De Dion Bouton Club UK
The Complete Marque Club
In the early 1880's the Parisian engineering workshop of Charles Trepardoux and Georges Bouton produced a miniature steam engine. This caught the eye of wealthy aristocrat the Count De Dion, who was interested in somewhat larger coal fired versions, to attempt to power a road vehicle capable of carrying passengers. Producing steam powered tricycles, four wheel "domestic" and commercial transport, the partnership of De Dion Bouton et Trepardoux had some considerable success in the ensuing decade, including winning some of the earliest races and reliability trials held anywhere in the world. In fact one of these primitive steam powered vehicles is credited with winning the World's first race which was held in their home country, France, which was the crucible of this new industry.
It was however the concept of the new "Otto Cycle" four stroke petrol internal combustion engine which the Count instinctively saw as the way forward, and he and Bouton parted company with Trepardoux to form the new Company of "De Dion Bouton et Cie", based in larger premises but still in Paris. Georges Bouton was the brilliant engineer behind a raft of innovations -
In 1899 the firm launched their first petrol driven four wheel "petit voiture" (little car) which was capable of carrying four persons. It was an instant success and at the turn of the 20th Century, De Dion Bouton quickly became the largest car manufacturer in the world. Over the next 25 years, the company designed and built dozens of models from small single cylinder vehicles, to the world's first production V 8 engine. Producing commercial vehicles, omnibuses, military transport, vans and even rail cars and bicycles, the name De Dion Bouton was a household word, not just in France, but around the world as there were very few developed countries which they did not export to or have manufacturing licence agreements with. Great Britain was a particularly strong market. However the company fell by the wayside and stopped producing private cars by 1930; it continued to produce commercial vehicles, but that too ultimately ceased in 1950.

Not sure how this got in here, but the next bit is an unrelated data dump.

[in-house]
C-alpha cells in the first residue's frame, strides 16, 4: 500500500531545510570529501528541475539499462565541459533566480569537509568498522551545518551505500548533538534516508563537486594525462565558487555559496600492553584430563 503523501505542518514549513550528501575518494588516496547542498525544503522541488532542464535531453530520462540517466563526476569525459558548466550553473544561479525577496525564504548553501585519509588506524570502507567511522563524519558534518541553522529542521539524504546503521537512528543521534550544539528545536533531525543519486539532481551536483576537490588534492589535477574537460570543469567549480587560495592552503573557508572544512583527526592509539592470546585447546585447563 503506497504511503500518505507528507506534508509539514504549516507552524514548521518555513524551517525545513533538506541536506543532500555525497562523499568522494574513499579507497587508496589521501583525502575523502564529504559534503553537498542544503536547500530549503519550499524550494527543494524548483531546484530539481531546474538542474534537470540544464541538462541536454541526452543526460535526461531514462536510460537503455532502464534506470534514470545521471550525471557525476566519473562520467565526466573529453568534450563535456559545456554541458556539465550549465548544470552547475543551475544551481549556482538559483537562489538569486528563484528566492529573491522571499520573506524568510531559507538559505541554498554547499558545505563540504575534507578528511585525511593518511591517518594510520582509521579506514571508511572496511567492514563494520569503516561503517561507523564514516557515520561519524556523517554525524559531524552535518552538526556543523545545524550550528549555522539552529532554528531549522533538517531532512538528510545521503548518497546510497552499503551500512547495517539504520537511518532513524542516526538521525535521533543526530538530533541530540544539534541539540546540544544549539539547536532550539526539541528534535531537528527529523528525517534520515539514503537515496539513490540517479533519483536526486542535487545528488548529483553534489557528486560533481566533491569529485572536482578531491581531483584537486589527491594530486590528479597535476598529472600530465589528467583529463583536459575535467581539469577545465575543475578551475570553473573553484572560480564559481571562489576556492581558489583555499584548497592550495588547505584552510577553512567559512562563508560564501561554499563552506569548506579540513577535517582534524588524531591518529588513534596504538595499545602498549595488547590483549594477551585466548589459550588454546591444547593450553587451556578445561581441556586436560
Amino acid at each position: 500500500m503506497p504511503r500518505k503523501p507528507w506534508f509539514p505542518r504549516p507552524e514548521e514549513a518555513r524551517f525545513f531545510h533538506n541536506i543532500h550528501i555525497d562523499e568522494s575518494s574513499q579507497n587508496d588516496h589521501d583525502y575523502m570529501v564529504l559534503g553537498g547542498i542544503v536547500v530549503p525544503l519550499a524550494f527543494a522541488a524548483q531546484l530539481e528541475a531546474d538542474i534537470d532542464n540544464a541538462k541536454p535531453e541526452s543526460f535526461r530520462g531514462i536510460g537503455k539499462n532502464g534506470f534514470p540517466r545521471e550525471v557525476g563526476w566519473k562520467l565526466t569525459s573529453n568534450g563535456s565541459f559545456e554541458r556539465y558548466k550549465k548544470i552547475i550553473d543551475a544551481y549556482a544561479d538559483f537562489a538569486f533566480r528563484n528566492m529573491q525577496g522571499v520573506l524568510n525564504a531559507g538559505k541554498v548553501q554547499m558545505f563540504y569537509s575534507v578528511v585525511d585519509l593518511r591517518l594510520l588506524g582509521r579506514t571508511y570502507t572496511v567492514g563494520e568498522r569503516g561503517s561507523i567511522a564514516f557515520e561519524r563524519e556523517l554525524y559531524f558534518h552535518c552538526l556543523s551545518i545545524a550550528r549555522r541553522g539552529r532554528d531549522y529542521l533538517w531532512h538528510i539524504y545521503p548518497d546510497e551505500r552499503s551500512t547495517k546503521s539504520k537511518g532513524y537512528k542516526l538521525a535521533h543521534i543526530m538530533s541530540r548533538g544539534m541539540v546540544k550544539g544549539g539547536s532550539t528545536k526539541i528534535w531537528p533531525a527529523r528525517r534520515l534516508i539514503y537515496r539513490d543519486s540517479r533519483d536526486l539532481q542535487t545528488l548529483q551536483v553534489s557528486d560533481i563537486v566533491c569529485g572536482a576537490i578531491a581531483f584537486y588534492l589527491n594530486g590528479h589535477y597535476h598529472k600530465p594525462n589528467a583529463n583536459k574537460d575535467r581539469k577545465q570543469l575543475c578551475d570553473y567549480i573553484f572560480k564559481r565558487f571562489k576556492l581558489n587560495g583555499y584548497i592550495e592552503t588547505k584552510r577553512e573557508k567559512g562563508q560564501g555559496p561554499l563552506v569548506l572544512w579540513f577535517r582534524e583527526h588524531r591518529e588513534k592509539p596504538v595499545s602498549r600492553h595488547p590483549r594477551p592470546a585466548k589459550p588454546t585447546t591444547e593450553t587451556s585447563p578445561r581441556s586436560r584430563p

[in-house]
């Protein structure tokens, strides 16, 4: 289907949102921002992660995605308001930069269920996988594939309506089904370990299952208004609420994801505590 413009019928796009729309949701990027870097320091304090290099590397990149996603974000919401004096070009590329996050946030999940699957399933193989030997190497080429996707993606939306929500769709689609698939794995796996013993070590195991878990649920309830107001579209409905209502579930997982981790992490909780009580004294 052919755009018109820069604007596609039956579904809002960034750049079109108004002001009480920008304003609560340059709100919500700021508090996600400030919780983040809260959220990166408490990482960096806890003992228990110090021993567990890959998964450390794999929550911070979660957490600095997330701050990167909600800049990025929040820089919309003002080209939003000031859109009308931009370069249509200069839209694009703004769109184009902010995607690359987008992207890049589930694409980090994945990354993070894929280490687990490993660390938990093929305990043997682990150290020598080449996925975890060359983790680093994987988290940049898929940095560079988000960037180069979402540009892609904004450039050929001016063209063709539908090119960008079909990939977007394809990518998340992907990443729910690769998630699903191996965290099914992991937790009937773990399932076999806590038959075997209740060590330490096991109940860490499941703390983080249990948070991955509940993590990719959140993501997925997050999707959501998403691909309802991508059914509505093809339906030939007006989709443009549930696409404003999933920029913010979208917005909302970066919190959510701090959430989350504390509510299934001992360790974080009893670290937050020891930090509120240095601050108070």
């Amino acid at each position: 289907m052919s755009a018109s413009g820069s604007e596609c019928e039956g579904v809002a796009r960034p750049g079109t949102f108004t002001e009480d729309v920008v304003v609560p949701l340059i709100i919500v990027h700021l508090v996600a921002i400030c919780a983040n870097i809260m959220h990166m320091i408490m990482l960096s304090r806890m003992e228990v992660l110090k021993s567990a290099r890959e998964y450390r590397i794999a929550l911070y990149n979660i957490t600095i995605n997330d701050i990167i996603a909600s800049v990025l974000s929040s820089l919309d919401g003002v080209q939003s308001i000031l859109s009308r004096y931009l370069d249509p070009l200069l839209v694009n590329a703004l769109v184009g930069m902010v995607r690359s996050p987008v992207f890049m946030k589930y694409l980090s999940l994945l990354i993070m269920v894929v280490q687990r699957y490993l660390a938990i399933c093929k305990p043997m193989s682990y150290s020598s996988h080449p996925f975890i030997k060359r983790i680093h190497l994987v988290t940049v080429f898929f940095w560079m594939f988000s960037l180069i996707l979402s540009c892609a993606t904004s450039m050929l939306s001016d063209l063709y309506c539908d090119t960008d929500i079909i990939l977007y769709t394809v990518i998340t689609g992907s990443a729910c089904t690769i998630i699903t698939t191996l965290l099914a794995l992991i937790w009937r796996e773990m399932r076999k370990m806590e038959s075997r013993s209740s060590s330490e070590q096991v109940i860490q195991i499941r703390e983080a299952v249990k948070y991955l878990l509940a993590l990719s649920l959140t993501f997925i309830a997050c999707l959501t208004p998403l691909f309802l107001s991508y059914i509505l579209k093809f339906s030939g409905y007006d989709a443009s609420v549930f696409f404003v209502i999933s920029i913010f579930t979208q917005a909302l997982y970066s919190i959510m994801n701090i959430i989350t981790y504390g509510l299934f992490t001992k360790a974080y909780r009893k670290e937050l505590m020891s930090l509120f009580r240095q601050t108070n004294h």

The legacy of the De Dion Bouton establishment is that many of the vehicles they made are still in existence, and cherished world wide by enthusiasts, who appreciate the fine engineering concepts which this unique marque embodies. The De Dion Bouton Club salutes the pioneers and welcomes a new generation of active participants in the legend.